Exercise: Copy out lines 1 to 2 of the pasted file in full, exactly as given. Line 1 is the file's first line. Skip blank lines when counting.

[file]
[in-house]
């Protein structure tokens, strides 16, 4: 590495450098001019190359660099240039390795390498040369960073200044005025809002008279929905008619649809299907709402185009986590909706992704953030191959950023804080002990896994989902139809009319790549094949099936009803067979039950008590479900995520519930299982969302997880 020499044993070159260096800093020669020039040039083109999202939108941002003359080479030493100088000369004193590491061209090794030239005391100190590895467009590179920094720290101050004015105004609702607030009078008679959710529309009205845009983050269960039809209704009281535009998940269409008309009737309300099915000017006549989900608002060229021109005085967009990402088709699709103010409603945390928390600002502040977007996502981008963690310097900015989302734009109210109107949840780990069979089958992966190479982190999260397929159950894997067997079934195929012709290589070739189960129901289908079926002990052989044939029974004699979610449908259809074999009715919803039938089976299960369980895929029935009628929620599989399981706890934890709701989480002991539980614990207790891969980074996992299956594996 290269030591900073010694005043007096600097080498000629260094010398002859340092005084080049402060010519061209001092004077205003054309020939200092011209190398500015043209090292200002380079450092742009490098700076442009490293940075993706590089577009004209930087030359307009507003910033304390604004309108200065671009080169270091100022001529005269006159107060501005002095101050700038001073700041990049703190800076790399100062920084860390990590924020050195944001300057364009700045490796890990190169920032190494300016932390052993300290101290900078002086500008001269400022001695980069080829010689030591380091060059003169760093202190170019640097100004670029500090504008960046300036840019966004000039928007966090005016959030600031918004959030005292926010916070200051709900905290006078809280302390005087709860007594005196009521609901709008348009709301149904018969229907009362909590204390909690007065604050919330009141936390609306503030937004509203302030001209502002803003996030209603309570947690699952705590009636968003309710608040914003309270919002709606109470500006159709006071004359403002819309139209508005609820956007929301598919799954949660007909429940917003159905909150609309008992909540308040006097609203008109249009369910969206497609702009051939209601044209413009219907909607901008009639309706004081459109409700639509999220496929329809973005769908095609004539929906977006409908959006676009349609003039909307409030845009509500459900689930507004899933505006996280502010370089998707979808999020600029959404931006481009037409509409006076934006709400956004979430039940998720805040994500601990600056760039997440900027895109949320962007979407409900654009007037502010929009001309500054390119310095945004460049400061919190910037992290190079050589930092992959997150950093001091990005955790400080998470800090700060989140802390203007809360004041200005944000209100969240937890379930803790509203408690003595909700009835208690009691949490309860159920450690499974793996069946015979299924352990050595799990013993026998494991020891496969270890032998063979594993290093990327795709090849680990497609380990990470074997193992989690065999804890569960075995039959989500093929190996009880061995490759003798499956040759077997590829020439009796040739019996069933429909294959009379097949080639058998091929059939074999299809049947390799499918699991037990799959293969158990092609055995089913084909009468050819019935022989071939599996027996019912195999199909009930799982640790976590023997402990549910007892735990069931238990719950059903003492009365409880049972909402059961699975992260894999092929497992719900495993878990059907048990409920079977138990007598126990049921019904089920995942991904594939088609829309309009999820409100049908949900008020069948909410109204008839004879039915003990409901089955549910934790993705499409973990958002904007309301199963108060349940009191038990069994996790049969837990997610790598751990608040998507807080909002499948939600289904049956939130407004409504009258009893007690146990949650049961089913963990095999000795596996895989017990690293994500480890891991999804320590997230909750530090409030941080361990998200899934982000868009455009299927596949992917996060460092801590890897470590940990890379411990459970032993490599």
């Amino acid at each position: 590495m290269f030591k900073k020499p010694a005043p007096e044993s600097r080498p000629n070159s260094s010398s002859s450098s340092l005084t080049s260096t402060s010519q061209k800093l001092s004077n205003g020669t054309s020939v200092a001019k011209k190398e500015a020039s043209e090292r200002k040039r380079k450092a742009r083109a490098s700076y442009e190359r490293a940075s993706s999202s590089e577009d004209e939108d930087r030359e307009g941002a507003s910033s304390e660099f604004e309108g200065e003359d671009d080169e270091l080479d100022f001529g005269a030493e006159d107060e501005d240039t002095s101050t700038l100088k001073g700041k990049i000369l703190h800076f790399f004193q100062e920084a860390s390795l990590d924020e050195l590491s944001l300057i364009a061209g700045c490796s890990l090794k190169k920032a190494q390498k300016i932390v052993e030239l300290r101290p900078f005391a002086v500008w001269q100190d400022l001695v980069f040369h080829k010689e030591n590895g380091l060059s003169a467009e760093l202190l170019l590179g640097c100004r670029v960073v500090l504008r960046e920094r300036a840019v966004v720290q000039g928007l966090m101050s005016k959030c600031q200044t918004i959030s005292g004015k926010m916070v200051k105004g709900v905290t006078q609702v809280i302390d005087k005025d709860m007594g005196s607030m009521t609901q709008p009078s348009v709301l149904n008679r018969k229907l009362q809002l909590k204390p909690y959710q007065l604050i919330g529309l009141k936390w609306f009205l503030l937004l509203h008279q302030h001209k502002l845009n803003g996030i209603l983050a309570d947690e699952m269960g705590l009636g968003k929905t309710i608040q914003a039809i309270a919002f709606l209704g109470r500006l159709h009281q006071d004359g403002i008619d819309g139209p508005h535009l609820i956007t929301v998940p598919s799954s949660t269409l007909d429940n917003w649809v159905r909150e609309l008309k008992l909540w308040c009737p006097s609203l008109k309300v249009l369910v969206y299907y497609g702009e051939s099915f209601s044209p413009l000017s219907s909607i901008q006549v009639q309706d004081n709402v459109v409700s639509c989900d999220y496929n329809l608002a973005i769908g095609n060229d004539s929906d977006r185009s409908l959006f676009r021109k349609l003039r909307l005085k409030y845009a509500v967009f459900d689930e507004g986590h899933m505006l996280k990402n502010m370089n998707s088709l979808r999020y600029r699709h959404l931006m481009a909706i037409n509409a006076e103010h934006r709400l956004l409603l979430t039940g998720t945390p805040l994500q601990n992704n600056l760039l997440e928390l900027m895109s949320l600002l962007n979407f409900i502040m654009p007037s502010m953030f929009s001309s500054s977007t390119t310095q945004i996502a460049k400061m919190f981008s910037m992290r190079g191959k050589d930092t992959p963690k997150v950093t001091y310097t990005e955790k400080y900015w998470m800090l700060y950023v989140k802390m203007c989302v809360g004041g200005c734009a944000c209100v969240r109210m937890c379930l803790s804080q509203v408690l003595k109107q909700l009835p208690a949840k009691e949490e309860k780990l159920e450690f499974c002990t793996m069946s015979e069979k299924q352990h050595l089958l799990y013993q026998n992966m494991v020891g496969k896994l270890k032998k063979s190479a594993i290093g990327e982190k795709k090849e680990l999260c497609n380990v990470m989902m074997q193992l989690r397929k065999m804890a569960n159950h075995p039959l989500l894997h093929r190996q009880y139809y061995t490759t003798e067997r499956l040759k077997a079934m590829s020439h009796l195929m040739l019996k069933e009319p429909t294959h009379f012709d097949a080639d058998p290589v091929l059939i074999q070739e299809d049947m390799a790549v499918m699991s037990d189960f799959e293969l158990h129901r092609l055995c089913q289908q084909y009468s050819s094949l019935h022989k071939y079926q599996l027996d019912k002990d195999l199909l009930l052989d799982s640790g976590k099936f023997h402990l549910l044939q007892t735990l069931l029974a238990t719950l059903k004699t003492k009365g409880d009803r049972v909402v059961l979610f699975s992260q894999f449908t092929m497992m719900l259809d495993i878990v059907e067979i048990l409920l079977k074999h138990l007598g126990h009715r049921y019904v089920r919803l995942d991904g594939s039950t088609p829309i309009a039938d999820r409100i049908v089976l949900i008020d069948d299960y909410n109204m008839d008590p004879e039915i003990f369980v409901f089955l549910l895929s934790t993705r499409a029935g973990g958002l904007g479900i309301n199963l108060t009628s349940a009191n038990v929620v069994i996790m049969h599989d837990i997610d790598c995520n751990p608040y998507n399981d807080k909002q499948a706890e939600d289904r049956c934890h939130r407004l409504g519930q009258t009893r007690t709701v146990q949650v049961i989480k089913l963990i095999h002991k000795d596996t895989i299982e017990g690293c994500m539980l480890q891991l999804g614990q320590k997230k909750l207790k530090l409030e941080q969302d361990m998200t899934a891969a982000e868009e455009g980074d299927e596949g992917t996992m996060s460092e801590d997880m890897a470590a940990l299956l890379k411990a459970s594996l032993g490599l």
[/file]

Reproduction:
[in-house]
């Protein structure tokens, strides 16, 4: 590495450098001019190359660099240039390795390498040369960073200044005025809002008279929905008619649809299907709402185009986590909706992704953030191959950023804080002990896994989902139809009319790549094949099936009803067979039950008590479900995520519930299982969302997880 020499044993070159260096800093020669020039040039083109999202939108941002003359080479030493100088000369004193590491061209090794030239005391100190590895467009590179920094720290101050004015105004609702607030009078008679959710529309009205845009983050269960039809209704009281535009998940269409008309009737309300099915000017006549989900608002060229021109005085967009990402088709699709103010409603945390928390600002502040977007996502981008963690310097900015989302734009109210109107949840780990069979089958992966190479982190999260397929159950894997067997079934195929012709290589070739189960129901289908079926002990052989044939029974004699979610449908259809074999009715919803039938089976299960369980895929029935009628929620599989399981706890934890709701989480002991539980614990207790891969980074996992299956594996 290269030591900073010694005043007096600097080498000629260094010398002859340092005084080049402060010519061209001092004077205003054309020939200092011209190398500015043209090292200002380079450092742009490098700076442009490293940075993706590089577009004209930087030359307009507003910033304390604004309108200065671009080169270091100022001529005269006159107060501005002095101050700038001073700041990049703190800076790399100062920084860390990590924020050195944001300057364009700045490796890990190169920032190494300016932390052993300290101290900078002086500008001269400022001695980069080829010689030591380091060059003169760093202190170019640097100004670029500090504008960046300036840019966004000039928007966090005016959030600031918004959030005292926010916070200051709900905290006078809280302390005087709860007594005196009521609901709008348009709301149904018969229907009362909590204390909690007065604050919330009141936390609306503030937004509203302030001209502002803003996030209603309570947690699952705590009636968003309710608040914003309270919002709606109470500006159709006071004359403002819309139209508005609820956007929301598919799954949660007909429940917003159905909150609309008992909540308040006097609203008109249009369910969206497609702009051939209601044209413009219907909607901008009639309706004081459109409700639509999220496929329809973005769908095609004539929906977006409908959006676009349609003039909307409030845009509500459900689930507004899933505006996280502010370089998707979808999020600029959404931006481009037409509409006076934006709400956004979430039940998720805040994500601990600056760039997440900027895109949320962007979407409900654009007037502010929009001309500054390119310095945004460049400061919190910037992290190079050589930092992959997150950093001091990005955790400080998470800090700060989140802390203007809360004041200005944000209100969240937890379930803790509203408690003595909700009835208690009691949490309860159920450690499974793996069946015979299924352990050595799990013993026998494991020891496969270890032998063979594993290093990327795709090849680990497609380990990470074997193992989690065999804890569960075995039959989500093929190996009880061995490759003798499956040759077997590829020439009796040739019996069933429909294959009379097949080639058998091929059939074999299809049947390799499918699991037990799959293969158990092609055995089913084909009468050819019935022989071939599996027996019912195999199909009930799982640790976590023997402990549910007892735990069931238990719950059903003492009365409880049972909402059961699975992260894999092929497992719900495993878990059907048990409920079977138990007598126990049921019904089920995942991904594939088609829309309009999820409100049908949900008020069948909410109204008839004879039915003990409901089955549910934790993705499409973990958002904007309301199963108060349940009191038990069994996790049969837990997610790598751990608040998507807080909002499948939600289904049956939130407004409504009258009893007690146990949650049961089913963990095999000795596996895989017990690293994500480890891991999804320590997230909750530090409030941080361990998200899934982000868009455009299927596949992917996060460092801590890897470590940990890379411990459970032993490599």